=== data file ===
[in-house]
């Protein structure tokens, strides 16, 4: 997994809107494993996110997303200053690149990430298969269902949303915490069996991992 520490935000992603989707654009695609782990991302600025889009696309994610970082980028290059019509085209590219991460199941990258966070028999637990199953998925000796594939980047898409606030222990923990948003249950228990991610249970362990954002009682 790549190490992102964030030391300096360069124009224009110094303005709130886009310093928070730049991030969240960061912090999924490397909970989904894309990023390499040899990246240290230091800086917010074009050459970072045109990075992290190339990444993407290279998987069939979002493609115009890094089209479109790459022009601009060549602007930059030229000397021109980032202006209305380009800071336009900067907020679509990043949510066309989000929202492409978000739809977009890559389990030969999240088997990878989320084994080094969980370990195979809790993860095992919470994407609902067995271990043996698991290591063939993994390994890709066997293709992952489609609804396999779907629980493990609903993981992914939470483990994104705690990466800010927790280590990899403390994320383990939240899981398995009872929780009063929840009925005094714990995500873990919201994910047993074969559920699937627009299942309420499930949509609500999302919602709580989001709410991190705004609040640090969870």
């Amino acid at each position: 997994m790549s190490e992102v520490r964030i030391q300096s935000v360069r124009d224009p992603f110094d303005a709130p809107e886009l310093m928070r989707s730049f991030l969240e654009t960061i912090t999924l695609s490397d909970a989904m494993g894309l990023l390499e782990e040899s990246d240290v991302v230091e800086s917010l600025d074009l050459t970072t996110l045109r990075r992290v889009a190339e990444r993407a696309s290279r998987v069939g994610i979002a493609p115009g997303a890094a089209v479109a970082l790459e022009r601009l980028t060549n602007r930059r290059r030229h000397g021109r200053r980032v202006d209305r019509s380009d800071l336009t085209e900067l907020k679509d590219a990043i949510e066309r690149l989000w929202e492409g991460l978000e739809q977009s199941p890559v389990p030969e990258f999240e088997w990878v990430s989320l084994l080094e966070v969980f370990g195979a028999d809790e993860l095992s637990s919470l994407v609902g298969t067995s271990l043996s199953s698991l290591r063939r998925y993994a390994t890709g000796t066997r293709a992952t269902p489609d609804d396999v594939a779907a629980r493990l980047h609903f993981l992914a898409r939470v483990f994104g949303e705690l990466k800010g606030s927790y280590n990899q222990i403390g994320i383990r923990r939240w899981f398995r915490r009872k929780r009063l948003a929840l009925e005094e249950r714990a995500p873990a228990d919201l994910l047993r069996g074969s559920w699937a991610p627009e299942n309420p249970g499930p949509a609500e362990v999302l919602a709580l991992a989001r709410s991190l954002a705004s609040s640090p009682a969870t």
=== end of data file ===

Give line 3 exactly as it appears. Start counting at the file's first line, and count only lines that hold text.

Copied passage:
């Amino acid at each position: 997994m790549s190490e992102v520490r964030i030391q300096s935000v360069r124009d224009p992603f110094d303005a709130p809107e886009l310093m928070r989707s730049f991030l969240e654009t960061i912090t999924l695609s490397d909970a989904m494993g894309l990023l390499e782990e040899s990246d240290v991302v230091e800086s917010l600025d074009l050459t970072t996110l045109r990075r992290v889009a190339e990444r993407a696309s290279r998987v069939g994610i979002a493609p115009g997303a890094a089209v479109a970082l790459e022009r601009l980028t060549n602007r930059r290059r030229h000397g021109r200053r980032v202006d209305r019509s380009d800071l336009t085209e900067l907020k679509d590219a990043i949510e066309r690149l989000w929202e492409g991460l978000e739809q977009s199941p890559v389990p030969e990258f999240e088997w990878v990430s989320l084994l080094e966070v969980f370990g195979a028999d809790e993860l095992s637990s919470l994407v609902g298969t067995s271990l043996s199953s698991l290591r063939r998925y993994a390994t890709g000796t066997r293709a992952t269902p489609d609804d396999v594939a779907a629980r493990l980047h609903f993981l992914a898409r939470v483990f994104g949303e705690l990466k800010g606030s927790y280590n990899q222990i403390g994320i383990r923990r939240w899981f398995r915490r009872k929780r009063l948003a929840l009925e005094e249950r714990a995500p873990a228990d919201l994910l047993r069996g074969s559920w699937a991610p627009e299942n309420p249970g499930p949509a609500e362990v999302l919602a709580l991992a989001r709410s991190l954002a705004s609040s640090p009682a969870t």